Sanctions relief plan is reviewed by Trump gov’tThe Donald Trump administration is reviewing a plan for the closure of North Korea’s key Yongbyon complex and a complete freeze of its nuclear program in return for a temporary easing of sanctions on coal and textiles, said a source in Washington Wednesday.
Stephen Biegun, the U.S. special representative for North Korea, has been “reviewing” a plan in which North Korea would allow inspections by international experts and the dismantlement of the Yongbyon nuclear complex, and in turn be granted between 12 to 18 months of suspension of sanctions on North Korea’s exports of coal and textiles, the source familiar with White House affairs told several media outlets, including the JoongAng Ilbo.
The source said that the White House and U.S. negotiating team is also considering a peace declaration to end the 1950-53 Korean War, which ended with an armistice agreement, and installing a liaison office.
Exports of North Korean coal and textiles have been banned under United Nations (UN) Security Council resolutions, and easing of those sanctions could bring in up to $2 billion of cash in yearly revenues for Pyongyang.
This proposal is seen as an indication that the Trump administration may plan inspections and the shutting down of the Yongbyon complex in North Pyongan Province before the U.S. presidential elections in November 2020.
If Biegun makes such a proposal in working-level negotiations with his North Korean counterparts, the Trump administration would essentially be accepting for the first time the easing of some sanctions before the complete denuclearization of North Korea.
Washington will in turn have in place a “snapback” clause enabling the reinstating of sanctions if the North restarts nuclear activities.
“Should North Korea use any deceptions, there will be a snapback mechanism of sorts putting back in place sanctions,” said the source. “If this model is effective, it can be applied in the next stage for nuclear facilities other than Yongbyon, such as Kangson, and the process toward complete denuclearization can happen in a phased manner.”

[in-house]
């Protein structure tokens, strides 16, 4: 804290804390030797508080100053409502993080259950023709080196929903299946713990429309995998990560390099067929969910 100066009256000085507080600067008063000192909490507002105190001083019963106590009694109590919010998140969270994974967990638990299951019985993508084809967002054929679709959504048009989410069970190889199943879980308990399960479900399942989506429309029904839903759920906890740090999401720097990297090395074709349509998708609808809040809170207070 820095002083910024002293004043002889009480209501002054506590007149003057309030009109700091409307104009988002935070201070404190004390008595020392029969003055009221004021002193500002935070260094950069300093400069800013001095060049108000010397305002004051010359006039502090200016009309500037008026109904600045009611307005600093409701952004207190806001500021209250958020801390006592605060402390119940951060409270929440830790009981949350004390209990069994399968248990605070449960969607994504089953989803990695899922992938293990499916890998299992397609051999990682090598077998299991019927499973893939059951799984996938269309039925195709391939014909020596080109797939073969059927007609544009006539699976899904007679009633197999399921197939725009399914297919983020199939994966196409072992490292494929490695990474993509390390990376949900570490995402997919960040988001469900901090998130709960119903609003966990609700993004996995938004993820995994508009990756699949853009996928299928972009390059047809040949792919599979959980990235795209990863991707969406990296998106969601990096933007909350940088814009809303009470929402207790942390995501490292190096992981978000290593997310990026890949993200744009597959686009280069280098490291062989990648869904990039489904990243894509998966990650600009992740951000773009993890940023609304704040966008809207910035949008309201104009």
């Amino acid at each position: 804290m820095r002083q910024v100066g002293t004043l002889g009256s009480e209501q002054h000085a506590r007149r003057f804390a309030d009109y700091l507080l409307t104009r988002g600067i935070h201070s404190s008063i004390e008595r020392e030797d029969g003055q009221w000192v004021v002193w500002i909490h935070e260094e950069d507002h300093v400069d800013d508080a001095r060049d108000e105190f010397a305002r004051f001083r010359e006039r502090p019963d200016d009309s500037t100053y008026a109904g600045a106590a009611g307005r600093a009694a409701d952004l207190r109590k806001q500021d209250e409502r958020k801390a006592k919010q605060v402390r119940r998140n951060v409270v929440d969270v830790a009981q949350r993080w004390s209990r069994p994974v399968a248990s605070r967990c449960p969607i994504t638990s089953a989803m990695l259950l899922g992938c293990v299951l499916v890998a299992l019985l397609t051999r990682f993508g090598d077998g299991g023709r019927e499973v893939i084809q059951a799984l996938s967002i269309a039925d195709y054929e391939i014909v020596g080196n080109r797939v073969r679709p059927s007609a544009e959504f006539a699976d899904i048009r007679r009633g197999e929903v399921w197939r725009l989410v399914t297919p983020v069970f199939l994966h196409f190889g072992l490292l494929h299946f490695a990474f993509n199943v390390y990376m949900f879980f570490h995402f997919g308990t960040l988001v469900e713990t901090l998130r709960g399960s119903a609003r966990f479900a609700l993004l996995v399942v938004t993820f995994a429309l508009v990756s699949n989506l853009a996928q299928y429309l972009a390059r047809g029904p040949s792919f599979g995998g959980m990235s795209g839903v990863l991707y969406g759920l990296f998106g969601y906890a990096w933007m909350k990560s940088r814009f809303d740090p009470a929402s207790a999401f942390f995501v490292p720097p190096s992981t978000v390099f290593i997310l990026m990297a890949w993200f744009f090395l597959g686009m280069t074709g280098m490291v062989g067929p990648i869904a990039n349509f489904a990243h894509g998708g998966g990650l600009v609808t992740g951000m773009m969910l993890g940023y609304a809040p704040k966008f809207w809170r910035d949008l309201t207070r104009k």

A uranium enrichment plant in Kangson, Chollima District, Nampo City, is another facility that has been on Washington’s radar.
North Korean leader Kim Jong-un and Trump held an impromptu third summit in the border village of Panmunjom on June 30, agreeing to resume negotiations within the next several weeks. Nuclear negotiations had been at an impasse since their failed summit in Hanoi, Vietnam, on Feb. 28.
The source said that the plan can be considered “a comprehensive deal to move on to the next stage, as well as a test of sorts to see if the North Korean leader’s pledge to denuclearize can be trusted while maintaining the frame of maximum pressure.”
Yet rather than a proposal meant to draw a reaction from Pyongyang before working-level meetings on denuclearization, it could also be a means of first testing domestic waters in the United States.
The White House and U.S. State Department officially maintain that there will be no sanctions relief until the complete denuclearization of North Korea. The second North-U.S. summit in Hanoi collapsed after Washington insisted on a so-called big deal, calling for steps beyond the dismantlement of Yongbyon, while Pyongyang demanded the partial easing of sanctions along the way.
However, following Kim and Trump’s surprise meeting in Panmunjom, there has been mounting speculation that Washington may compromise and agree on an interim deal or a so-called small deal.
Realistically, there is very little likelihood that North Korea would be willing to agree on a comprehensive deal that includes giving up all its weapons of mass destruction including ballistic missiles and chemical and biological weapons from the get-go, especially with so little trust built with Washington.
Trump told reporters after meeting with Kim on June 30 that “sanctions remain,” but “at some point during the negotiations things can happen.”
UN Security Council Resolution 2371, adopted in August 2017, banned exports of North Korean coal, iron and iron ore, a response to Pyongyang’s launching of its Hwasong-14 intercontinental ballistic missile (ICBM) the previous month on July 4. North Korean minerals including coal made up over 42 percent of its exports in 2016 before the ban. UN Security Council Resolution 2375, adopted in September 2017, a week after Pyongyang’s sixth nuclear test, imposed a ban on exports of North Korean textiles, the country’s second-biggest export after coal.
Yet a temporary suspension of these sanctions could bring about domestic backlash for Trump. A diplomatic source requesting anonymity said, “It could be about checking North Korea’s reaction on a tactical level of negotiations, but should an official proposal be made, there could be quite some backlash domestically if there is a perception that there is an easing of maximum pressure and concessions are being made.”
BY JUNG HYO-SIK, SARAH KIM[firstname.lastname@example.org]
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